devdar devdar - 7 months ago 16
Java Question

Spring MVC: How to perform validation?

I would like to know what is the cleanest and best way to perform form validation of user inputs. I have seen some developers implement

org.springframework.validation.Validator
. A question about that: I saw it validates a class. Does the class have to be filled manually with the values from the user input, and then passed to the validator?

I am confused about the cleanest and best way to validate the user input. I know about the traditional method of using
request.getParameter()
and then manually checking for
nulls
, but I don't want to do all the validation in my
Controller
. Some good advice on this area will be greatly appreciated. I am not using Hibernate in this application.

Answer

With Spring MVC, there are 3 different ways to perform validation : using annotation, manually, or a mix of both. There is not a unique "cleanest and best way" to validate, but there is probably one that fits your project/problem/context better.

Let's have a User :

public class User {

    private String name;

    ...

}

Method 1 : If you have Spring 3.x+ and simple validation to do, use javax.validation.constraints annotations (also known as JSR-303 annotations).

public class User {

    @NotNull
    private String name;

    ...

}

You will need a JSR-303 provider in your librairies, like Hibernate Validator who is the reference implementation (this library has nothing to do with databases and relational mapping, it just does validation :-).

Then in your controller you would have something like :

@RequestMapping(value="/user", method=RequestMethod.POST)
public createUser(Model model, @Valid @ModelAttribute("user") User user, BindingResult result){
    if (result.hasErrors()){
      // do something
    }
    else {
      // do something else
    }
}

Notice the @Valid : if the user happens to have a null name, result.hasErrors() will be true.

Method 2 : If you have complex validation (like big business validation logic, conditional validation across multiple fields, etc.), or for some reason you cannot use method 1, use manual validation. It is a good practice to separate the controller’s code from the validation logic. Don't create your validation class(es) from scratch, Spring provides a handy org.springframework.validation.Validator interface (since Spring 2).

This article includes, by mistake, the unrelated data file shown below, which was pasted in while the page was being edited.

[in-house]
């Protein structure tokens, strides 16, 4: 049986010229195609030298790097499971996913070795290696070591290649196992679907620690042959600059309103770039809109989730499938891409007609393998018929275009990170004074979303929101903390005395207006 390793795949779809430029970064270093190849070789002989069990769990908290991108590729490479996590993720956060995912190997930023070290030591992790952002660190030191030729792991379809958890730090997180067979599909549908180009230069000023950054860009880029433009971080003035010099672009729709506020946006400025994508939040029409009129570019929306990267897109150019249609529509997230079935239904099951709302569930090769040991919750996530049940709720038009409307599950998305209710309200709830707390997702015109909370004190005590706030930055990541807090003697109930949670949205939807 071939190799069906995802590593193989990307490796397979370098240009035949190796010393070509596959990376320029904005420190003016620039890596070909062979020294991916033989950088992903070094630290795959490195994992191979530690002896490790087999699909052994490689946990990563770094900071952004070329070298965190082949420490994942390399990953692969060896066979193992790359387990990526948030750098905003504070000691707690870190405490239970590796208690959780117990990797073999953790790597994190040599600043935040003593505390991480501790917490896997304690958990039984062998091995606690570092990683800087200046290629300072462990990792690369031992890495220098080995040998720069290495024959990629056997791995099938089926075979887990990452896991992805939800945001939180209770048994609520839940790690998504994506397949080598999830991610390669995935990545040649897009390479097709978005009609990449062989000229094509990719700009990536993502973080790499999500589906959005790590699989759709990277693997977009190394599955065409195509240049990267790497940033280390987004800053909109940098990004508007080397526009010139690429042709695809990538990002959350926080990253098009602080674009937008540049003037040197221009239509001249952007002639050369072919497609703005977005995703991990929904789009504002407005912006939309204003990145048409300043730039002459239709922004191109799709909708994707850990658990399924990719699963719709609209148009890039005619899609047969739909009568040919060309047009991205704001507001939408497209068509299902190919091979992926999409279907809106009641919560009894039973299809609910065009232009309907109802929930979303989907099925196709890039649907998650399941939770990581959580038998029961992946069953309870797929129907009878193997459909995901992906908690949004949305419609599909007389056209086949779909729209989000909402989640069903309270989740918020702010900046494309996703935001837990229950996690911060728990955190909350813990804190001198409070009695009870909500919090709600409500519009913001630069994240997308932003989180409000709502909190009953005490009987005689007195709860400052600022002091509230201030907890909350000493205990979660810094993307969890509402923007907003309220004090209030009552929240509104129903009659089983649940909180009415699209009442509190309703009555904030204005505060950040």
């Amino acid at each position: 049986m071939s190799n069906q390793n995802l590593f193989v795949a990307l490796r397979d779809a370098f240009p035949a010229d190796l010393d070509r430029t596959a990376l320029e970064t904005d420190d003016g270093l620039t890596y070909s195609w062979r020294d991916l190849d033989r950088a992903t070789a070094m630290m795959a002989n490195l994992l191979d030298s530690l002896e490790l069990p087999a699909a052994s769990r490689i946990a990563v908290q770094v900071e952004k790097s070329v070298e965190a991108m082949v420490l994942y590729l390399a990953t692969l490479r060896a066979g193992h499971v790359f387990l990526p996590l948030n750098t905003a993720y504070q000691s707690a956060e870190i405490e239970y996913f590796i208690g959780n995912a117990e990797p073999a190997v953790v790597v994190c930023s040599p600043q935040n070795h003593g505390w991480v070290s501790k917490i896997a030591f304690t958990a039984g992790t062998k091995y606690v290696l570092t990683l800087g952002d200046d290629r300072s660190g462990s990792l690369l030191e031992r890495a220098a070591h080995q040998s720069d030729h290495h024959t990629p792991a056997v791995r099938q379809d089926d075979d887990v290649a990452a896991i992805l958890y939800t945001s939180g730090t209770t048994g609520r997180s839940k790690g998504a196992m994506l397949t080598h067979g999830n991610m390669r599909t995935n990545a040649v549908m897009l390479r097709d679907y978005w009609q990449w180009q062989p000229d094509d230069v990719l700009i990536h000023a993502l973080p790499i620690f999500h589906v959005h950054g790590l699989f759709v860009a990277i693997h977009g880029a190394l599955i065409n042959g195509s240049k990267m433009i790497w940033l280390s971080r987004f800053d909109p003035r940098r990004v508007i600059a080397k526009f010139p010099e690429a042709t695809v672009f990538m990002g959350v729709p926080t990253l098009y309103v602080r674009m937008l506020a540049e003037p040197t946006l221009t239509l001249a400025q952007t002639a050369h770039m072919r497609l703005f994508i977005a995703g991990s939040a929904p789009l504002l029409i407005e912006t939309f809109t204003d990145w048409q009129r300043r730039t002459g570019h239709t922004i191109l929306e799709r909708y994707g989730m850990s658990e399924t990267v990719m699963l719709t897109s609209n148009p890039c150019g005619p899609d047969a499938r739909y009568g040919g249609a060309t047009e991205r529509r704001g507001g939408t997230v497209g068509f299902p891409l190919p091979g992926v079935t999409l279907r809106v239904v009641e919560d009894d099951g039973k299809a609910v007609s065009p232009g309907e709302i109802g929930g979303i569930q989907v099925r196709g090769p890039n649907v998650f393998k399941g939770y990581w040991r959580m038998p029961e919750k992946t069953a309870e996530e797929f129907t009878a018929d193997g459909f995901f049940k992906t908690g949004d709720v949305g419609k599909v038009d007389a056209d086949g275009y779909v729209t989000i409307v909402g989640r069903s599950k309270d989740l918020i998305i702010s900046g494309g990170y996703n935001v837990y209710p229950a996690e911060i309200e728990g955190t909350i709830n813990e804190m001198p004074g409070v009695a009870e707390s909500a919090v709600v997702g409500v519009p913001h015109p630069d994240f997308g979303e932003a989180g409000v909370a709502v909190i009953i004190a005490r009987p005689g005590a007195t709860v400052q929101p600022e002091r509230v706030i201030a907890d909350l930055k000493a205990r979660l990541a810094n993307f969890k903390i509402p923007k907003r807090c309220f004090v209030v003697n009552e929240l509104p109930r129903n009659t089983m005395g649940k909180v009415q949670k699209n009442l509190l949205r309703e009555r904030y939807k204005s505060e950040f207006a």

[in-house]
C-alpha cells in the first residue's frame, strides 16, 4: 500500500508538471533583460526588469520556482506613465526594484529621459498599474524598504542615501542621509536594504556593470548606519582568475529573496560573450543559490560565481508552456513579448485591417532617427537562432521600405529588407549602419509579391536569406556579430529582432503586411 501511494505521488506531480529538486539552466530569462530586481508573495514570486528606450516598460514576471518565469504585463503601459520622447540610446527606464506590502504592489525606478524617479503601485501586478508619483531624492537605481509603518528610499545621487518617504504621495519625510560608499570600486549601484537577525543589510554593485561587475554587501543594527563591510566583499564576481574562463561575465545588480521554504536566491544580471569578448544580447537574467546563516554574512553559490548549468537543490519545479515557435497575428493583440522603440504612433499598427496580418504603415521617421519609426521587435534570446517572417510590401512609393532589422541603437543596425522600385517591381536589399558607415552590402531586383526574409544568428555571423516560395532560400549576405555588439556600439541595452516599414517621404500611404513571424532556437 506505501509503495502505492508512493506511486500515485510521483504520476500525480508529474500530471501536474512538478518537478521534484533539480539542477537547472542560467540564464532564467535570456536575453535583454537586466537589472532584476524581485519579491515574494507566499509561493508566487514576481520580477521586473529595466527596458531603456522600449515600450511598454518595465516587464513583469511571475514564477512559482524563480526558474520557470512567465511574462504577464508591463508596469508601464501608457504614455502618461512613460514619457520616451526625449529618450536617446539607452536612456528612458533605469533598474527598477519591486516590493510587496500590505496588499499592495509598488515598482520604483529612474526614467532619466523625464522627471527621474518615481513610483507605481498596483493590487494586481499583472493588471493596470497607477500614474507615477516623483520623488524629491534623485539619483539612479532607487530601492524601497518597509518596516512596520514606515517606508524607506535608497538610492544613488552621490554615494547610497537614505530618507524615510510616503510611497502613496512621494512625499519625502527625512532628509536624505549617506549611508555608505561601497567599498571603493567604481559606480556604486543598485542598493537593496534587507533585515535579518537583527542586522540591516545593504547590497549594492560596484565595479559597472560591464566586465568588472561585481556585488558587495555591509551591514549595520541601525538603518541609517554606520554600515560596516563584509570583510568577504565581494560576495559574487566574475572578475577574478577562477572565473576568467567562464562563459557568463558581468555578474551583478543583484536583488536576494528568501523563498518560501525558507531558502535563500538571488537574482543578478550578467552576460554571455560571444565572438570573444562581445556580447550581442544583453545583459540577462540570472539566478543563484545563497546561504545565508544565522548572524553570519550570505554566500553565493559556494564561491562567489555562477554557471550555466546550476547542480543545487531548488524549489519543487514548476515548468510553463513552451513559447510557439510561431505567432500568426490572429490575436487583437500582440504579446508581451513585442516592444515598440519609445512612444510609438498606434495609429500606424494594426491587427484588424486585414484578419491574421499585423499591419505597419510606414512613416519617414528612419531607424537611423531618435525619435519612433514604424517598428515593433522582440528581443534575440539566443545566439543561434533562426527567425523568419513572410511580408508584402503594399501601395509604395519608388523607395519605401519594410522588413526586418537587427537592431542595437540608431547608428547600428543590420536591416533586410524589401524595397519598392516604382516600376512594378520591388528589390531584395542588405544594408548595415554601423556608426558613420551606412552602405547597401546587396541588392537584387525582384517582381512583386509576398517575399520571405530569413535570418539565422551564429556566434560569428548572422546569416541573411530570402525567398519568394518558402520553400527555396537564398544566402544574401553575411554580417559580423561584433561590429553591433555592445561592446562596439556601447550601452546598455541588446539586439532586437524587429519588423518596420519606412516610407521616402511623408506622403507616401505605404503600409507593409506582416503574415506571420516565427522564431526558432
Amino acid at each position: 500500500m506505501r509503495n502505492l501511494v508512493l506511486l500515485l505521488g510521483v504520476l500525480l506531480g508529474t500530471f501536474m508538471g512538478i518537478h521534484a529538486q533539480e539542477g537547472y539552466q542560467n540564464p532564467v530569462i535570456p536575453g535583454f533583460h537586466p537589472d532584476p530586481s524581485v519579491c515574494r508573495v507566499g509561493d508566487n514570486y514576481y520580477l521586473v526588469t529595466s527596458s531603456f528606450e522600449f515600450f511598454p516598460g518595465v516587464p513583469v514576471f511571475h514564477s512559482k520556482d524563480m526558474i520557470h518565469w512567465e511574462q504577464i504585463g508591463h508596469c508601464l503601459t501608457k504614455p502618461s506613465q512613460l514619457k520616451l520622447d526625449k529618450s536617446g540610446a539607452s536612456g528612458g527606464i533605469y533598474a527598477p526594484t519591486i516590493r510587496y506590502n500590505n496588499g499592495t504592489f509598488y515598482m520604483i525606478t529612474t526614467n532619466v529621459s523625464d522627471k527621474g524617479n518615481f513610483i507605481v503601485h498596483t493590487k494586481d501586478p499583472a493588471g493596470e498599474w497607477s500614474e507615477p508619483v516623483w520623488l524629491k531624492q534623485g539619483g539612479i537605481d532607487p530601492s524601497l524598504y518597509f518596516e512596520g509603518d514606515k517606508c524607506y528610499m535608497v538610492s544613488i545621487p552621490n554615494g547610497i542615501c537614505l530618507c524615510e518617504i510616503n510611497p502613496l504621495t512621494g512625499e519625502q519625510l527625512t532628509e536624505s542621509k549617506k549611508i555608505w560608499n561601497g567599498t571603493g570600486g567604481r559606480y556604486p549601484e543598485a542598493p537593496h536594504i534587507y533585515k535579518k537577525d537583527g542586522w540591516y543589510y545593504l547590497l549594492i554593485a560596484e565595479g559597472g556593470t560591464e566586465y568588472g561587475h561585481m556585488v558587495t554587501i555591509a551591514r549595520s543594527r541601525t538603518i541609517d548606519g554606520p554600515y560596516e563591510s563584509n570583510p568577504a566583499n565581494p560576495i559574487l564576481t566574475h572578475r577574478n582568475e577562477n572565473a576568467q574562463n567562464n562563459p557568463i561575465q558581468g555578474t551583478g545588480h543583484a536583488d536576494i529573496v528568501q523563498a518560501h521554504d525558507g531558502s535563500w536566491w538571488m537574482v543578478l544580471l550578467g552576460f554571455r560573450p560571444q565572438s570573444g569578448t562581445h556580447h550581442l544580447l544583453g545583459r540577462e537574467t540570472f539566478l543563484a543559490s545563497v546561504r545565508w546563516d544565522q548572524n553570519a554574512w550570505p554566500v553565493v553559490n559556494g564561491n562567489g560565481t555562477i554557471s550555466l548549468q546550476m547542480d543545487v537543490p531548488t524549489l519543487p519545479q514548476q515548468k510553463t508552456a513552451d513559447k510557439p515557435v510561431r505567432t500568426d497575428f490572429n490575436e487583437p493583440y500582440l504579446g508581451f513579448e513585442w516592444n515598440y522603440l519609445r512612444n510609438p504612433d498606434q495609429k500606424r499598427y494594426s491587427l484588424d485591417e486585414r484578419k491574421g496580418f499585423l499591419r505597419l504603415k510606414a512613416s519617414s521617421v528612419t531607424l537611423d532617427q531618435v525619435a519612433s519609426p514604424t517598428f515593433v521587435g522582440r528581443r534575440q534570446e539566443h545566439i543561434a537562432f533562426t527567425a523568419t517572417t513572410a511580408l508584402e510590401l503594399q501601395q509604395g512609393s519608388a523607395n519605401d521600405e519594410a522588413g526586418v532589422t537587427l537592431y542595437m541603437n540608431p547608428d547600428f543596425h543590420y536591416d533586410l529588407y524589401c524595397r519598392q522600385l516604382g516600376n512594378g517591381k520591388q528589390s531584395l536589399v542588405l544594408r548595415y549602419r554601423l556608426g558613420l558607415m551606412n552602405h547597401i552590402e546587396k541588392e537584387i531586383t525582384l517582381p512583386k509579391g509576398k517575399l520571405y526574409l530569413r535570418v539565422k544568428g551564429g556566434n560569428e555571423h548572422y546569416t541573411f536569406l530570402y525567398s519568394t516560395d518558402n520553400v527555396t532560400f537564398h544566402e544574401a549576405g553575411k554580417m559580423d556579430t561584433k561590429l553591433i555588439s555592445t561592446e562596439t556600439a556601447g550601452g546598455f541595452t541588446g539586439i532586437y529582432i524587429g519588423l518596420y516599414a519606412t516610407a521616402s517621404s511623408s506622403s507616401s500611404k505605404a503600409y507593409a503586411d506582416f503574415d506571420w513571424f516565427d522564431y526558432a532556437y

So let's say you have

public class User {

    private String name;

    private Integer birthYear;
    private User responsibleUser;
    ...

}

and you want to do some "complex" validation like : if the user's age is under 18, responsibleUser must not be null and responsibleUser's age must be over 21.

You will do something like this

public class UserValidator implements Validator {

    @Override
    public boolean supports(Class clazz) {
      return User.class.equals(clazz);
    }

    @Override
    public void validate(Object target, Errors errors) {
      User user = (User) target;

      if(user.getName() == null) {
          errors.rejectValue("name", "your_error_code");
      }

      // do "complex" validation here

    }

}

Then in your controller you would have :

@RequestMapping(value="/user", method=RequestMethod.POST)
    public createUser(Model model, @ModelAttribute("user") User user, BindingResult result){
        UserValidator userValidator = new UserValidator();
        userValidator.validate(user, result);

        if (result.hasErrors()){
          // do something
        }
        else {
          // do something else
        }
}

If there are validation errors, result.hasErrors() will be true.

Note : You can also set the validator in a @InitBinder method of the controller, with "binder.setValidator(...)" (in which case a mix use of method 1 and 2 would not be possible, because you replace the default validator). Or you could instantiate it in the default constructor of the controller. Or have a @Component/@Service UserValidator that you inject (@Autowired) in your controller : very useful, because most validators are singletons + unit test mocking becomes easier + your validator could call other Spring components.

Method 3 : Why not using a combination of both methods? Validate the simple stuff, like the "name" attribute, with annotations (it is quick to do, concise and more readable). Keep the heavy validations for validators (when it would take hours to code custom complex validation annotations, or just when it is not possible to use annotations). I did this on a former project, it worked like a charm, quick & easy.

Warning : you must not mistake validation handling for exception handling. Read this post to know when to use them.

References :

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